For many people, Darlington just means an intermediate railway station on the East Coast mainline between London Kings Cross and Edinburgh Waverley. Passengers travelling to bigger and more exciting destinations may glance out of the coach window, see a fairly nondescript industrial town and then quickly return to their books, newspapers or i-Pads. I had visited it a couple of times to see football matches featuring my home town team of Chesterfield. But the football ground is stuck out on the ring road so I did not get a chance to see the town. I did however, wonder why the local team was nicknamed “The Quakers.” A bit of history to unearth there I had thought.
But the main reason I ever went to Darlington for many years was because of the railway. As well as being on the mainline, the route of the “Flying Scotsman”, it also has links to Bishop Auckland to the west and Redcar and Saltburn- by- the- sea to the west. Darlington is the mainline link for the much bigger town of Middlesbrough, which is stuck out on the Saltburn branch line. Although I have just referred to it disparagingly as a mere branch line, this route is actually that of the world’s first public railway: The Stockton to Darlington, opened in 1825. It, in fact, went on to Shildon, a few miles to the west. The main idea was to move coal from the south Durham mines around Darlington to the river port of Stockton on Tees, where it could then be shipped further afield. However, passengers were also carried on some trains and so it became a trailblazing world first. This is why Darlington, far from being an anonymous intermediate station, has been christened “The Cradle of the Railways”. Initially, horses pulled the waggons and coaches, preceded by a man walking with a red warning flag in his hand. Then it’s builder, George Stephenson, introduced one of his first stream locomotives, “Locomotion No 1″ to pull the trains, gaining speeds of up to 20 mph, which was frighteningly fast for the time. Stephenson is sometimes known as the “Father of the Railways” so it was very apt that he was standing proudly by the “cradle” as public railways were “born.”
The original Locomotion No 1 is still displayed at Darlington’s “Head of Steam” railway museum, which has taken over most of North Road Station, the town’s earliest rail stop. The main station now is called Bank Top, which as the name suggests, sits on a hill above the centre. Some towns are overlooked by a castle or a cathedral, Darlington has its railway station. It’s tall clock tower and long, curving glass and iron roof are impressive and can be seen from many parts of the town centre below.
It was the railway connection that brought my friend, Ian, and I to Darlington one day in March, 2013. We intended to visit the aforementioned “Head of Steam” museum, following in the footsteps( or railtracks) of the popular TV railway traveller, Michael Portillo. However we had not our research properly, and found to our dismay, that the museum was closed on the day of our planned visit. It seemed we were really stymied! We were now faced with a whole day in Darlington, a town not noted for its tourist hot spots. However, I have a theory that just about anyplace is interesting if you are willing to be interested in it. And so it proved with Darlington, or “Darlo” as the locals call it.
We walked down from the rail station and once we had negotiated one of the busy roads that encircle the centre, we entered the more tranquil environment of St Cuthbert’s churchyard, by a little river, followed by a sloping, impressively large market square. We picked up a Heritage Trail from the library and proceeded to have a very interesting potter round the town, punctuated by cafe stops.
Darlington has spent most of its history as a small, market town. It was founded in Anglo-Saxon times and was originally called Dearthington– the settlement of Dearth’s people. Much later, it became an important centre for the wool and linen industries .It specialised particularly in bleaching and material was sent from as far away as Scotland to be processed there. The wealth generated by this enterprise enabled local businessmen to invest in other industries such as: mining, iron, engineering and, most significantly of all: the fledgeling railways of the early 19th century. Many of the most notable and influential businessmen were Quakers or members of the Society of Friends. So that’s where the football team get its nickname from! At the centre of the town, next to the Victorian market hall stands a statue of Joseph Pease, the UK’s first Quaker MP. His father, Edward Pease, was the main instigater and backer of the Stockton-Darlington railway. Edward neatly personified and brought together the two things that came to symbolise the town — Quakerism and railways. It was he who employed the Tyneside engineer, George Stephenson, to build the ground-breaking railway.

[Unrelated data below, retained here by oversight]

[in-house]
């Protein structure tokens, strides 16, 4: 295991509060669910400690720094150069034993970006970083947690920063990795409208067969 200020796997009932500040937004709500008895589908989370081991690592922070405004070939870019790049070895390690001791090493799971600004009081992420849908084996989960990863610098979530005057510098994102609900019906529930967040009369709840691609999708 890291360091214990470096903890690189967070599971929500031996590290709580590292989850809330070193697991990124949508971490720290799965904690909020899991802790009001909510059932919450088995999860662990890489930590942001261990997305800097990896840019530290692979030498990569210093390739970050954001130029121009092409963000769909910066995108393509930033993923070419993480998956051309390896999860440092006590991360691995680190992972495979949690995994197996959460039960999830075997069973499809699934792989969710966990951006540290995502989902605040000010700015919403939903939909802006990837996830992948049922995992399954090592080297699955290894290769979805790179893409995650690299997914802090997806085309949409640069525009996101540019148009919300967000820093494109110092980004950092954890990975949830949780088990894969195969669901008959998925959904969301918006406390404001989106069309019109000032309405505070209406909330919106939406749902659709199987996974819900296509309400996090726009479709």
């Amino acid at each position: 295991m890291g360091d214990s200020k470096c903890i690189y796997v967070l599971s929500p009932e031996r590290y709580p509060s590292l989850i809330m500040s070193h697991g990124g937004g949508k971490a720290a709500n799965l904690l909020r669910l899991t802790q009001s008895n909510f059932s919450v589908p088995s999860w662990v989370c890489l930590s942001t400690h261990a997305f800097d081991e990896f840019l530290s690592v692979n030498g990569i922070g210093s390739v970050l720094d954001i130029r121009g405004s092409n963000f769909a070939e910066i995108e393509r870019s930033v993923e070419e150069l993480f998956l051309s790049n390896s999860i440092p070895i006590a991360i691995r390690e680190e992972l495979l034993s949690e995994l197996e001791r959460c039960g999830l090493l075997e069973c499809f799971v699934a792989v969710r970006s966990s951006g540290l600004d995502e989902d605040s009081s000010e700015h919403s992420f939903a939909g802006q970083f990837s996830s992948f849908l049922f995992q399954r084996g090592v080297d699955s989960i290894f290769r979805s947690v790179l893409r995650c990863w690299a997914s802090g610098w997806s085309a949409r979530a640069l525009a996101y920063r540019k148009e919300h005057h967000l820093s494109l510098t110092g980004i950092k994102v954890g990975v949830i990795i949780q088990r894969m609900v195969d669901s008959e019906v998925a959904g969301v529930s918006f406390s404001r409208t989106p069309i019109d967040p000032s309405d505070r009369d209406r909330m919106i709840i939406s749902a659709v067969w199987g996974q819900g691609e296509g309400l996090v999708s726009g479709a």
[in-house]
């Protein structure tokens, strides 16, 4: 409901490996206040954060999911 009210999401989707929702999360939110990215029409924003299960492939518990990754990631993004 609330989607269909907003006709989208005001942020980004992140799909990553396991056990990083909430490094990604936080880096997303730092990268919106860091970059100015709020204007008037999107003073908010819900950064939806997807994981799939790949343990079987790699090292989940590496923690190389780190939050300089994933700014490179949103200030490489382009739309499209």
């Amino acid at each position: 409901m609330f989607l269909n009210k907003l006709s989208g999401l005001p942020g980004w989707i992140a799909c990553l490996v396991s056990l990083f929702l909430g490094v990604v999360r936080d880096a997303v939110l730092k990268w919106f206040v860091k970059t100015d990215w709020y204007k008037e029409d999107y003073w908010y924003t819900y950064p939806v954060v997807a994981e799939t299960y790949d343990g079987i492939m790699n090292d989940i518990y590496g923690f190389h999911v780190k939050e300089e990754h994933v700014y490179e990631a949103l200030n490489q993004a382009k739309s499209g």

The Society of Friends is a non-conformist church founded in the mid 17th century by a religious visionary, George Fox. They dressed plainly, addressed each other as “thee”, refused to swear oaths, opposed war and slavery and were strict teetotallers. They had to endure discrimination and persecution right from the start as they were seen to be subversive and challenging the foundations of society. ( ie the Establishment.) In Charles 11′s reign laws were passed stating that everyone had to swear an oath of loyalty to the crown ( which the Quakers refused to do) and that worship was illegal in any place but the Anglican Church. So Quakers got thrown into prison, had their meeting houses seized or destroyed and were generally made to feel unwelcome. Even in Darlington, up to the 1830′s, they were discriminated against and excluded from many areas of public life. Although their first meeting house in Darlington was built in 1668, they generally had to meet secretly in private houses , risking harsh penalties. I imagine this is why they formed such a close-knit and supportive community and why they developed into such strong, determined characters. Football managers use this scenario to make their teams strong in character — it’s called developing a “siege mentality.” I wonder if Alex Ferguson has Quaker roots? On second thoughts — probably not!
Successful Quaker businessmen in Darlo, such as the Pease and Backhouse families employed Quaker architects to design their business premises and modest houses. They also linked up with Quaker bankers to finance their projects. Both Barclays and Lloyds banks were founded by Quakers. Quakers became major employers in the Darlington area, and important philanthropists. Joseph Pease’s statue has on its plinth 4 panels illustrating the key causes that he and his family were heavily involved in. They were: politics, industry, education and the Abolition of Slavery. Near to the statue stands the prominant clock tower which Pease donated to the town.